I am finally writing this in an effort to help patients and friends who are working toward gluten-free diets.
Well, for some people it is a lifestyle choice and healthy choice to support their health – if they have condition that may be related to gluten intolerance, such as celiac disease, hypothyroidism, irritable bowel, psoriasis, eczema, headaches, etc. Others just want to experiment to see if they may be sensitive, and in this case, after over a month of strict avoidance, many experience improved moods, energy, mental focus, digestion, weight loss, improved skin, and less body pain.
What is gluten-free?
Gluten free means avoiding foods that contain gluten. Gluten is a part of the grains: wheat, kamut (ancient wheat), spelt, rye, oats and barley.
This includes all breads/flour, pretzels, crackers, cookies, cakes, muffins/pancakes, pasta that is made from regular wheat or white flour. Of course, now we are lucky enough to have gluten free and even grain-free alternatives to all of these items. It is simple to replace all your favorite foods with gluten-free versions once you spend some time trying them and getting used to them.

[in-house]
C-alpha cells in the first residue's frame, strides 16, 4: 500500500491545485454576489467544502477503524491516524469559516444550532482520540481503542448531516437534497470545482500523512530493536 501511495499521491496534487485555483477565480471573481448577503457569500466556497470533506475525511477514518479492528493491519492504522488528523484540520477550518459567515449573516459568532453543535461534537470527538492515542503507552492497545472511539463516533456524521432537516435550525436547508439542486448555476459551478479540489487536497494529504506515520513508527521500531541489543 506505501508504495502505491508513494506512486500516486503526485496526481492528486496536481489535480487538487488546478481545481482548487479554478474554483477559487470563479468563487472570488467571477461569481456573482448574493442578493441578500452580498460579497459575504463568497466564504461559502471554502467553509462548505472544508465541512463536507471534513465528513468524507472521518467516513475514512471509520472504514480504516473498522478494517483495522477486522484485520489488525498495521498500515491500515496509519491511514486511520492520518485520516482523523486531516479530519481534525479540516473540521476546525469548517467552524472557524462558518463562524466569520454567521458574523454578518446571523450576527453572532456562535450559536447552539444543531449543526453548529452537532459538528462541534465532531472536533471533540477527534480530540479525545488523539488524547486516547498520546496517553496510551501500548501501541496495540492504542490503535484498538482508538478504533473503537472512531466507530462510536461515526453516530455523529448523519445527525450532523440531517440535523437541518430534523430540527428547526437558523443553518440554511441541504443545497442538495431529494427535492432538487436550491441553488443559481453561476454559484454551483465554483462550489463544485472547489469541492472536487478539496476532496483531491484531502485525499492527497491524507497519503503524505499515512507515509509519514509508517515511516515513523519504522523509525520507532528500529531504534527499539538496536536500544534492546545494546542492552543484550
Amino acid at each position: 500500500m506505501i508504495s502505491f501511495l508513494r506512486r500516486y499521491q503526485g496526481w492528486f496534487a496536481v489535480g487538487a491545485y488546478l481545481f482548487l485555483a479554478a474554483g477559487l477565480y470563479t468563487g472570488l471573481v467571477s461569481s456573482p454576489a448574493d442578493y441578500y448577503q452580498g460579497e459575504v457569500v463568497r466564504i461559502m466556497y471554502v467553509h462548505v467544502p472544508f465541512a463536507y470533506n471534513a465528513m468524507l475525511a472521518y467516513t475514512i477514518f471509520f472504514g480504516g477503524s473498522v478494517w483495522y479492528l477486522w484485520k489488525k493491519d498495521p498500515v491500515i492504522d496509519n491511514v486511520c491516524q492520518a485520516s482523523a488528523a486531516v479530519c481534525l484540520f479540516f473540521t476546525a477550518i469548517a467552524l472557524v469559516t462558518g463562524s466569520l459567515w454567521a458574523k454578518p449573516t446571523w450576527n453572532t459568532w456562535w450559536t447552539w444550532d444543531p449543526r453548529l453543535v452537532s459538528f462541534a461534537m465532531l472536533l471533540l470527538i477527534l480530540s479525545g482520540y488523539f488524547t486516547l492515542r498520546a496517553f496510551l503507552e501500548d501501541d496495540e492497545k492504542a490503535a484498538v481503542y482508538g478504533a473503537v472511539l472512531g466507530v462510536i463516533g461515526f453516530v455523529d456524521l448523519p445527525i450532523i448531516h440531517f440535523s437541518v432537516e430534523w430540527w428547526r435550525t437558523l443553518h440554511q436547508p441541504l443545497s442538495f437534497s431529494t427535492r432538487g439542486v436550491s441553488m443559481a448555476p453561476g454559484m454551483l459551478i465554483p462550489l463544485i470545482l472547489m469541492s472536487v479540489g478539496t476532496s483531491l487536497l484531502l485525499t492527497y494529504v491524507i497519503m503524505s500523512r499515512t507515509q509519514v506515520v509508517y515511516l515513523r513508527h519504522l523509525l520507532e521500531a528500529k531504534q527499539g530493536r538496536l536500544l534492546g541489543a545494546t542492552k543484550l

Here are some of my personal favorite gluten-free products
Canyon bakehouse multigrain
Food for life rice bread
Udi’s gluten-free burger or hot dog buns
PASTAS and PIZZA:
Tinkyada rice pasta, Barilla gluten-free pasta
Udi’s GF pizza, Bold Pizza, Against the grain pizza
Udi’s GF muffins
Mary’s gone crackers, Flackers, Rice crackers
Pamela’s gluten free baking mix, almond flour, or coconut flour
Other pre-packaged products:
Amy’s gluten-free burritos and meals, Dr Praeger’s veggie burgers and potato cakes, Applegate gluten-free chicken nuggets, Pacific brand breaded Cod
**check all sauces for wheat flour or check that they say ‘gluten-free’. Soy sauce contains wheat – so ask for TAMARI, which is gluten-free soy sauce (available at stores or most asian/sushi restaurants) Be cautious with soups, especially cream soups and chili as many contain flour to thicken – but making them at home with corn starch or arrowroot or gluten-free flour tastes the same! Also check many salad dressings and sauces as soy based dressings such as goddess dressing contain wheat, as do some barbecue sauces and teriyaki sauces. (again, there are delicious gluten-free alternatives to all of these, but when you eat at a restaurant, you need to know to ask for no sauce or gluten-free menu options).
Most restaurants now are aware of gluten and offer gluten free options or menus. For instance, PF Chang has a gluten free menu, as does BJs restaurant. Most local restaurants have gluten free bread or pasta (beach hut, belgian deli, true pazzi, round table pizza, mountain mikes, blast 825…) and most mexican food is gluten free with substitution of corn tortillas/tacos instead of flour.
I hope this is a helpful blog guide – anyone with other selections of tasty gluten-free products, please respond below. Also any questions on how to go gluten free or what substitutions to make for favorite recipes, please comment! thank you!
Dr Kemby DeLellis ND